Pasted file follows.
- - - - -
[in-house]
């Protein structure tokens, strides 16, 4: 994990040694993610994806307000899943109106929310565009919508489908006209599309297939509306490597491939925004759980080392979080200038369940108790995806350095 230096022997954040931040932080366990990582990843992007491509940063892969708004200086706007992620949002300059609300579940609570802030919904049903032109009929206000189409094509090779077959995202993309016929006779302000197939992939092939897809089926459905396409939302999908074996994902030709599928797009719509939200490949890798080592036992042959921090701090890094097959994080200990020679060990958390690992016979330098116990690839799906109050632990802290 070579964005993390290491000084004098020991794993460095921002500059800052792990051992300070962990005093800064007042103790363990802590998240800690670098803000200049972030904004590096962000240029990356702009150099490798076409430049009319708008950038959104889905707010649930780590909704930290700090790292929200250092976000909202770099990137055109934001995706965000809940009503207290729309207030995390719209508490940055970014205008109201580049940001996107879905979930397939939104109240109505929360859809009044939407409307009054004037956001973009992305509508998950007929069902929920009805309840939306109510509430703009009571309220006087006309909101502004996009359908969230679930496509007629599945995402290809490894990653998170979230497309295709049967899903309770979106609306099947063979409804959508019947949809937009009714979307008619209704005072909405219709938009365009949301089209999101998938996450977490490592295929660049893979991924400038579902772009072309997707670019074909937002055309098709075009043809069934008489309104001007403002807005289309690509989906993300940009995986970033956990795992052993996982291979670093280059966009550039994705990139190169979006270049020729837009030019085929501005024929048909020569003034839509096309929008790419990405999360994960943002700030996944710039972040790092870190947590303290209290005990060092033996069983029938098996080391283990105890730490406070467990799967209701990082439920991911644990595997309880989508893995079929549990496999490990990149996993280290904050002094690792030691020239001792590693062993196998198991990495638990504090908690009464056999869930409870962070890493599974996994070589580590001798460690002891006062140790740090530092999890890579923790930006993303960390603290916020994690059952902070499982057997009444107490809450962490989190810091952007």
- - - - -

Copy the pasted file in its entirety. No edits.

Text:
[in-house]
């Protein structure tokens, strides 16, 4: 994990040694993610994806307000899943109106929310565009919508489908006209599309297939509306490597491939925004759980080392979080200038369940108790995806350095 230096022997954040931040932080366990990582990843992007491509940063892969708004200086706007992620949002300059609300579940609570802030919904049903032109009929206000189409094509090779077959995202993309016929006779302000197939992939092939897809089926459905396409939302999908074996994902030709599928797009719509939200490949890798080592036992042959921090701090890094097959994080200990020679060990958390690992016979330098116990690839799906109050632990802290 070579964005993390290491000084004098020991794993460095921002500059800052792990051992300070962990005093800064007042103790363990802590998240800690670098803000200049972030904004590096962000240029990356702009150099490798076409430049009319708008950038959104889905707010649930780590909704930290700090790292929200250092976000909202770099990137055109934001995706965000809940009503207290729309207030995390719209508490940055970014205008109201580049940001996107879905979930397939939104109240109505929360859809009044939407409307009054004037956001973009992305509508998950007929069902929920009805309840939306109510509430703009009571309220006087006309909101502004996009359908969230679930496509007629599945995402290809490894990653998170979230497309295709049967899903309770979106609306099947063979409804959508019947949809937009009714979307008619209704005072909405219709938009365009949301089209999101998938996450977490490592295929660049893979991924400038579902772009072309997707670019074909937002055309098709075009043809069934008489309104001007403002807005289309690509989906993300940009995986970033956990795992052993996982291979670093280059966009550039994705990139190169979006270049020729837009030019085929501005024929048909020569003034839509096309929008790419990405999360994960943002700030996944710039972040790092870190947590303290209290005990060092033996069983029938098996080391283990105890730490406070467990799967209701990082439920991911644990595997309880989508893995079929549990496999490990990149996993280290904050002094690792030691020239001792590693062993196998198991990495638990504090908690009464056999869930409870962070890493599974996994070589580590001798460690002891006062140790740090530092999890890579923790930006993303960390603290916020994690059952902070499982057997009444107490809450962490989190810091952007």